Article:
THE MYTH that workers are better off with the flexible labour market in Britain has been powerfully exposed in a new report. Workers are working harder for more hours and under greater stress than they were ten years ago, according to research in Britain’s World of Work-Myths and Realities by Richard Taylor.
‘As the 24-hour, seven-day working week gains ascendancy, the possibility of achieving a satisfactory work-life balance is proving an elusive goal for more and more people,’ says the report. This is the cause of the widespread insecurity and disillusion so many people feel.
Yet Tony Blair praises ‘restructuring’ in the workplace that has led to increased pressure on workers and given them less rights. He thinks it is the model workers in countries across Europe should face. Some 2,466 employees in various sections of the workforce were asked in the report to assess their working life in the year 2000 compared with ten years ago.
A major part of the research was workers’ discontent over the hours they work. This has increased since 1992. The number of men who said they were content with the hours they worked has dropped from 35 percent in 1992 to 20 percent. Some 51 percent of women were happy with their working hours in 1992, but this had fallen to 29 percent in 2000.
The report shows that British workers work the longest hours in Europe. Some 46 percent of men and 32 percent of women admitted they frequently worked more hours in addition to their basic week. Three quarters of those who said they worked longer hours reported that it was now a requirement of their job.
A significant portion-some 14 percent-said they would face the sack if they refused to work long hours.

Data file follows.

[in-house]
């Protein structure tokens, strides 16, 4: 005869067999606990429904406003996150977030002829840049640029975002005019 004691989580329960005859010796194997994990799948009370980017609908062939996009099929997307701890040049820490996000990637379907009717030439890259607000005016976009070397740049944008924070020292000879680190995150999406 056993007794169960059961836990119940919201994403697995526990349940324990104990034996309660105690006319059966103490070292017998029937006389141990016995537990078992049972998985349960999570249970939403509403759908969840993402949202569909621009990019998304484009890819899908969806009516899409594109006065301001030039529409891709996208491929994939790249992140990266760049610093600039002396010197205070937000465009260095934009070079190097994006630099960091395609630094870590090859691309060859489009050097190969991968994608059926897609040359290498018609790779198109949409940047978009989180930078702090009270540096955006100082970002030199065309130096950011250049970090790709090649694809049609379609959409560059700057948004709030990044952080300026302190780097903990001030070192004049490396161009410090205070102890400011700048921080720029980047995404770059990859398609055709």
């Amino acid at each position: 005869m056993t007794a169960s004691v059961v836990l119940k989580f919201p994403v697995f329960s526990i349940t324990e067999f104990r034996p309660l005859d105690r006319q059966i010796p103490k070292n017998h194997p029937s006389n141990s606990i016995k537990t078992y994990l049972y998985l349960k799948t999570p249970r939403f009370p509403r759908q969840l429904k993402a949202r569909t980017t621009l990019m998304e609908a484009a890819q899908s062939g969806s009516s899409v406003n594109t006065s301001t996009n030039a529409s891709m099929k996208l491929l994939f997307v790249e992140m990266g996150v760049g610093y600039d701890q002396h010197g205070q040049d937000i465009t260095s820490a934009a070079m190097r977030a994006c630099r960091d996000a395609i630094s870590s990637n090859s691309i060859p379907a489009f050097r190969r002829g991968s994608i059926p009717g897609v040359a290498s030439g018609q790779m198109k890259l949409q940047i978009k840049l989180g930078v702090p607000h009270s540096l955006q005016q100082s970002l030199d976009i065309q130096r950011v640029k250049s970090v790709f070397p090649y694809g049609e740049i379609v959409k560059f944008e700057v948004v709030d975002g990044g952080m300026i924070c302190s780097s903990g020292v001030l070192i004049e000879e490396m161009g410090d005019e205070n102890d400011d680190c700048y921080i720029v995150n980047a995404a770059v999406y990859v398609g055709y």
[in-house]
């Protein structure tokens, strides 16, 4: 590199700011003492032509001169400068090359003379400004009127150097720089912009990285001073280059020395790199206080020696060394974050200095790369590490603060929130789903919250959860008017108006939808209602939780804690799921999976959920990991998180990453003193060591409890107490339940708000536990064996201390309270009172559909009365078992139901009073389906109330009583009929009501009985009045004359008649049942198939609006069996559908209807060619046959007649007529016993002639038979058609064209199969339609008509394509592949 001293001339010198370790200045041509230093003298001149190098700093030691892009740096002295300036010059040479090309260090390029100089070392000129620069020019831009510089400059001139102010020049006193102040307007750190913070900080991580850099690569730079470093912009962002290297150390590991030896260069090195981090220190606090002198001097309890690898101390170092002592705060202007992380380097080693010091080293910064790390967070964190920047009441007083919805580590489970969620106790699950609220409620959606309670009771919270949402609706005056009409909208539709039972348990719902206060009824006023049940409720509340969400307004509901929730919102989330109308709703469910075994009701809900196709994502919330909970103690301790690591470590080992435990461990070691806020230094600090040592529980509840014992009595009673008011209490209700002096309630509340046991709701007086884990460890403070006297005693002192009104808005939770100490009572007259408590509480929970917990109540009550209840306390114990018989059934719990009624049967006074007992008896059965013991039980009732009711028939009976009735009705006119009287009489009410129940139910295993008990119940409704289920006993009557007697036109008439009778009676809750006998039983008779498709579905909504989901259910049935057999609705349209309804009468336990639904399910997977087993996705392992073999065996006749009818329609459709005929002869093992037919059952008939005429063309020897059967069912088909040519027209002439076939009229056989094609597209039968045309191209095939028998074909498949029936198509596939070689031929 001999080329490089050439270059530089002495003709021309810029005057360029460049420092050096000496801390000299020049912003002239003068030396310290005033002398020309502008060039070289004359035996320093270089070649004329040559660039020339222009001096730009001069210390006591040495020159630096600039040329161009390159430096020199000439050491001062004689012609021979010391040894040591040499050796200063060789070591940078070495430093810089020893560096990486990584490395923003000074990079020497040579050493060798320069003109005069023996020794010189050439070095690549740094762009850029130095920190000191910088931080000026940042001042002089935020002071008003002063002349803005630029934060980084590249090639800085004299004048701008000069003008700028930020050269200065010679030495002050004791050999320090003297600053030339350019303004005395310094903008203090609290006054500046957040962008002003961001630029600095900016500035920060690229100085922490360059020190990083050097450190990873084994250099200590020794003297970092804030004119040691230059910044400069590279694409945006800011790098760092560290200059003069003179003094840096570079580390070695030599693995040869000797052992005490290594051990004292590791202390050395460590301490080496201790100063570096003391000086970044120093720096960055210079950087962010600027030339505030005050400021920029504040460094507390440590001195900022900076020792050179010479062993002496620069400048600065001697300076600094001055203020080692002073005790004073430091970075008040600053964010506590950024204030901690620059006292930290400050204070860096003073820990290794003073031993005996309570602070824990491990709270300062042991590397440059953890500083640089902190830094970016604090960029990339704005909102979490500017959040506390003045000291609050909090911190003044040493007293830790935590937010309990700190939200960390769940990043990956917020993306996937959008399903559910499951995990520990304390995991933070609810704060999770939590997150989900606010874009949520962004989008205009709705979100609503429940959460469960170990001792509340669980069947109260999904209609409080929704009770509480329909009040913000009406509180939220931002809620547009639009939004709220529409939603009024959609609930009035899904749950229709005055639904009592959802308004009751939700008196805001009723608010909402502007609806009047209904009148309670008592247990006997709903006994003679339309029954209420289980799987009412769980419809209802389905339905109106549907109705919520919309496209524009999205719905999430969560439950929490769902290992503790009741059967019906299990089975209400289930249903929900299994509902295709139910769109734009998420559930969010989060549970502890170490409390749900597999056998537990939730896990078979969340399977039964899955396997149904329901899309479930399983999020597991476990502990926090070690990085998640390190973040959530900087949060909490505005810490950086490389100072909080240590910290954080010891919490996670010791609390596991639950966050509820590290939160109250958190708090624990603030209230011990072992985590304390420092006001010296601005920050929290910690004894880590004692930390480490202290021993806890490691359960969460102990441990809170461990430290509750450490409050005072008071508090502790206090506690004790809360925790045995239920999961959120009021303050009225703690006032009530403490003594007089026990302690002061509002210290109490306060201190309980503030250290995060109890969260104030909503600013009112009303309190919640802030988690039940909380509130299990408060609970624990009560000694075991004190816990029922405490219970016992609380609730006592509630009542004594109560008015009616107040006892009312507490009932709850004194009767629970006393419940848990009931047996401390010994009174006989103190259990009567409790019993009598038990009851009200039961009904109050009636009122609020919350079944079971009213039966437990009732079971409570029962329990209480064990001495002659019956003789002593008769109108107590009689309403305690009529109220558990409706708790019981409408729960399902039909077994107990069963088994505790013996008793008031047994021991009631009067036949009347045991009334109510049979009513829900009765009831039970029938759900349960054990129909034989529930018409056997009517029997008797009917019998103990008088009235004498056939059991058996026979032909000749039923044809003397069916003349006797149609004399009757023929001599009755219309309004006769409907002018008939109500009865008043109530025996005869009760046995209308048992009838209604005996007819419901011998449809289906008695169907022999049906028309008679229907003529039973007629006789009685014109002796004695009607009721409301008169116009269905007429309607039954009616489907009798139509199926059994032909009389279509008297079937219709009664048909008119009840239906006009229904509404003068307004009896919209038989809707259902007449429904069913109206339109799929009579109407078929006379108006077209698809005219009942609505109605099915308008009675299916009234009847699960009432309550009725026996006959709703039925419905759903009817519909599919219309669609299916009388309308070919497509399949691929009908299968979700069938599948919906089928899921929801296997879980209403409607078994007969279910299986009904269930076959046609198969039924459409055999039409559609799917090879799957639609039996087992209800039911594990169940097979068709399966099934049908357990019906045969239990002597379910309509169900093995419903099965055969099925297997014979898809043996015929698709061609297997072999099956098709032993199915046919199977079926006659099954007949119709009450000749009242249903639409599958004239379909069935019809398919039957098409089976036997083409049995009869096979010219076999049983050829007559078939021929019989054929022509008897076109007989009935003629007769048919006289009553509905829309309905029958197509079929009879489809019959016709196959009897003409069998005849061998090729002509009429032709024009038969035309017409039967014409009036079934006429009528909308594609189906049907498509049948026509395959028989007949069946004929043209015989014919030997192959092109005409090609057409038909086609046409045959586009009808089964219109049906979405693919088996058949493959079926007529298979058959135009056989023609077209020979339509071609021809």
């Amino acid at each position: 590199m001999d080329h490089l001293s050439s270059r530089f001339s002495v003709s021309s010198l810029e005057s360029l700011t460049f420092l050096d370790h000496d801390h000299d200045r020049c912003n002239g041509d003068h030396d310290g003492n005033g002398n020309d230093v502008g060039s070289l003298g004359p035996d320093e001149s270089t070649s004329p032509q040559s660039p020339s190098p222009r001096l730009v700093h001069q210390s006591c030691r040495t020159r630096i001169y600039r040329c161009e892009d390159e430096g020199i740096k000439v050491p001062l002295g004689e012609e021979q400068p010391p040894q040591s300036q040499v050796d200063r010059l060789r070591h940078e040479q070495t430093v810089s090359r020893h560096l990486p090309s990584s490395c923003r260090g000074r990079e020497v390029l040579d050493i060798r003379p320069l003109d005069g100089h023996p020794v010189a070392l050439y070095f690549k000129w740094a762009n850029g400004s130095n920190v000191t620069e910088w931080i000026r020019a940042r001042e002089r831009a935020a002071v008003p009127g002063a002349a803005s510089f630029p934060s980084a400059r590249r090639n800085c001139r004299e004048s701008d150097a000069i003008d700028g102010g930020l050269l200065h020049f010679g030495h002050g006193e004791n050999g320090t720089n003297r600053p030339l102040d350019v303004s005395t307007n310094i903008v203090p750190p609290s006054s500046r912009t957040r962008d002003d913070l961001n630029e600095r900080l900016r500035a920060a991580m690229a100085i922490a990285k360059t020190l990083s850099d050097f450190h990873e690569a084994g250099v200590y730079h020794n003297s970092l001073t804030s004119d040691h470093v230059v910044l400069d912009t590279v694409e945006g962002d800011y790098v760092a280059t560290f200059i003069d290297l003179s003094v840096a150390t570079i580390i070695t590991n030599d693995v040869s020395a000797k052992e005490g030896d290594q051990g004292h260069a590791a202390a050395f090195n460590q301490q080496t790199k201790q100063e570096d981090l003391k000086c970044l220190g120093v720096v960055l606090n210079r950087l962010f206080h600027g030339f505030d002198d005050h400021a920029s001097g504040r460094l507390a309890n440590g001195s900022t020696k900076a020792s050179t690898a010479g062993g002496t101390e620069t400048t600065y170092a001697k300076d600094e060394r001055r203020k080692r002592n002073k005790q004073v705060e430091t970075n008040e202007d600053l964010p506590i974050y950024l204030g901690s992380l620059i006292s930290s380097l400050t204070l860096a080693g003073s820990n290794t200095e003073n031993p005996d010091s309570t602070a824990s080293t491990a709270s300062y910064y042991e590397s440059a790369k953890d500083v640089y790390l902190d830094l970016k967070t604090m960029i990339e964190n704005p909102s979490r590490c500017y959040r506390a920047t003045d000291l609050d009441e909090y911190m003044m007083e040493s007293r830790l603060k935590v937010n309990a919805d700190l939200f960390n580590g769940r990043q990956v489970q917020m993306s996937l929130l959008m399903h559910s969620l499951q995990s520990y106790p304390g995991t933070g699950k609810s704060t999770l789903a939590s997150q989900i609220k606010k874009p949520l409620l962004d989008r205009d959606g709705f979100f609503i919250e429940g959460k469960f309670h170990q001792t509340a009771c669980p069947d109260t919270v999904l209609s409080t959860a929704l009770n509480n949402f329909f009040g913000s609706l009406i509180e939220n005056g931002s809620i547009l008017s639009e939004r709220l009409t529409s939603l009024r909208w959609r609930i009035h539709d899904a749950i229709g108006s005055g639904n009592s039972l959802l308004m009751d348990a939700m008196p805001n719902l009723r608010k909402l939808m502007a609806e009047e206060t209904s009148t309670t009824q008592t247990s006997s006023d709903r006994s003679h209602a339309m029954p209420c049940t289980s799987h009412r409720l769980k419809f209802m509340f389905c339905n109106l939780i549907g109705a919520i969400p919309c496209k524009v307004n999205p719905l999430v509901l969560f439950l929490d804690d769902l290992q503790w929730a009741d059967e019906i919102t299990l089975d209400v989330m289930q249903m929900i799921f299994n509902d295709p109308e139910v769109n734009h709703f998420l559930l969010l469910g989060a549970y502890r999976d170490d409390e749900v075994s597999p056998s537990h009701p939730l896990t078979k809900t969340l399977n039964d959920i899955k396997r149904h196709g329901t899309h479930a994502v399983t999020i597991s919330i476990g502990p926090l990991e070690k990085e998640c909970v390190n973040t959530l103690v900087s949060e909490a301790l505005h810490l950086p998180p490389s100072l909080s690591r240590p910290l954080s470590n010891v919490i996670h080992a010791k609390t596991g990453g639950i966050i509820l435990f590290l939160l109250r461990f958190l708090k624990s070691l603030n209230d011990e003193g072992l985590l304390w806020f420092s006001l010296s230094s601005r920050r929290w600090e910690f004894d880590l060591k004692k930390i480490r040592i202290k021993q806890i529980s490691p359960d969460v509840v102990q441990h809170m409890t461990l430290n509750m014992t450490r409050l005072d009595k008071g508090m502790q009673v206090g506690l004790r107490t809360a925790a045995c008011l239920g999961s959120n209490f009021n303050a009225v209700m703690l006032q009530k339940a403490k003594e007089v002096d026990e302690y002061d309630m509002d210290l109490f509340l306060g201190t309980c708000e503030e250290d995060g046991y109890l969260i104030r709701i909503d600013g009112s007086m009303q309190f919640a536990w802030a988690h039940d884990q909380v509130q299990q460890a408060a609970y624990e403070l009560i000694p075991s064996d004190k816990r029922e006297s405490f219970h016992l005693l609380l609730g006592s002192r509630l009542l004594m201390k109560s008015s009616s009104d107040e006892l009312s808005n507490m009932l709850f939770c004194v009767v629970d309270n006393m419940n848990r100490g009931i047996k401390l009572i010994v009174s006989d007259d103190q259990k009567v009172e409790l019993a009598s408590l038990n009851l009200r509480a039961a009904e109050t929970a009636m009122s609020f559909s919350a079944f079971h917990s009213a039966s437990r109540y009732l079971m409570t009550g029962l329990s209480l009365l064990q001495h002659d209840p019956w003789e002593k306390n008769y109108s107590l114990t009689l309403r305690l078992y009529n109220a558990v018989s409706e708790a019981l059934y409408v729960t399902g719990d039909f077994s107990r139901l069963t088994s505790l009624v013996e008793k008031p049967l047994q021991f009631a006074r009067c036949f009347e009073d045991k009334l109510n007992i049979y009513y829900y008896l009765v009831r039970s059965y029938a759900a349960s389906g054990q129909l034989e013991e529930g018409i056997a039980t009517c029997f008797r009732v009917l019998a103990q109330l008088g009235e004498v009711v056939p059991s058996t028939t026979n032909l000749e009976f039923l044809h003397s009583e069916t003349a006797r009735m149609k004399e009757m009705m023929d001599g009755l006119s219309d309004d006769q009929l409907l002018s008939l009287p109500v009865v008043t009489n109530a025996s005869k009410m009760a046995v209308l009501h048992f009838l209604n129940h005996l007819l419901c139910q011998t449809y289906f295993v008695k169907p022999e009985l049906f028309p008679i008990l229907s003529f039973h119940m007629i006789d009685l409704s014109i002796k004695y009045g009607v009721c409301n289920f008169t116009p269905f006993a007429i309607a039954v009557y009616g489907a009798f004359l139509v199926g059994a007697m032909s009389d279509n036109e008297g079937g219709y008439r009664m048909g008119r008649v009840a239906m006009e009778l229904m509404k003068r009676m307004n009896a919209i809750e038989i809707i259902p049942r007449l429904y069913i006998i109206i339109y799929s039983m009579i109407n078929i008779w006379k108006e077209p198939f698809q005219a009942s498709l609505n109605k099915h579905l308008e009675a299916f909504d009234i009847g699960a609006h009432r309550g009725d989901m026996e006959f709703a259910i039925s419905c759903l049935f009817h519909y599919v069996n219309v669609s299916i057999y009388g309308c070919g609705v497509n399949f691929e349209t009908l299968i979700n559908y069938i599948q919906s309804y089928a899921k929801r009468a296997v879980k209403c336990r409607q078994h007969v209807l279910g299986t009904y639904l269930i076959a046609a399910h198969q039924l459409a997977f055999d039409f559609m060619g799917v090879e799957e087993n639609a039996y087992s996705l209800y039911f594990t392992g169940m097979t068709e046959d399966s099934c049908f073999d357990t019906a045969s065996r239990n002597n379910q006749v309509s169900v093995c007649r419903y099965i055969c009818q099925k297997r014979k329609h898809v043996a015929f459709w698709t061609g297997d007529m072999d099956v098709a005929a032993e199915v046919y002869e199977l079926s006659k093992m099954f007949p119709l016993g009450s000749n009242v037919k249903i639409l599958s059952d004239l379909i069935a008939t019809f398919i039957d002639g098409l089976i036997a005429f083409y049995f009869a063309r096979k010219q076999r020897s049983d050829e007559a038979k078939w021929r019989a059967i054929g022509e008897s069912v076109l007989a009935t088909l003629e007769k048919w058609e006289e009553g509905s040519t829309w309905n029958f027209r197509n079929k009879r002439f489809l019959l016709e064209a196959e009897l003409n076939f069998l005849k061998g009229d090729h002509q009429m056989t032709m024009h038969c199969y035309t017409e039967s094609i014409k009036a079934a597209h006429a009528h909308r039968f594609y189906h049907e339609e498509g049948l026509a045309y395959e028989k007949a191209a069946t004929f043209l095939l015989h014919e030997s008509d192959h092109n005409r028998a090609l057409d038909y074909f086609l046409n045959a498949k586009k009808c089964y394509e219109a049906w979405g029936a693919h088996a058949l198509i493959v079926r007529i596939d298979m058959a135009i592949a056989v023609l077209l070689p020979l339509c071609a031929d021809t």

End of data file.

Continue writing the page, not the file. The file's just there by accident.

New Labour tries to sell a vision of flexible working where workers can change their hours to meet needs like childcare, choose part time work or working from home, and switch jobs at will. More workers are working flexible hours-a rise from 16.8 percent in 1992 to 22 percent.
But this change has not come from workers having a greater say in what hours they work to help with childcare. Just 10 percent of workers determined their hours of work. This has stayed the same over the last ten years. Most workers admit the boss sets their hours according to the company’s needs.
WORKERS IN the public sector are right to fight transfer of their jobs to the private sector under the Private Finance Initiative, according to evidence in the report. Public sector workers are more likely to get benefits like extra sick pay, an occupational pension, the chance of a career break and help with child care. Just 54 percent of private sector workers have an occupational pension, compared to 80 percent in the public sector.
Some 78 percent of public sector workers get sick pay beyond the statutory minimum, compared to 59 percent in the private sector. Public sector workers are also more likely to get more maternity pay than private sector workers.
‘THE EXPERIENCES of the workforce remain deeply divided along class lines,’ concludes the report into working life in Britain. This is despite constant claims from government ministers and the media that class doesn’t exist any more. Those in top positions in the workplace in the survey were classified as senior managers and professionals.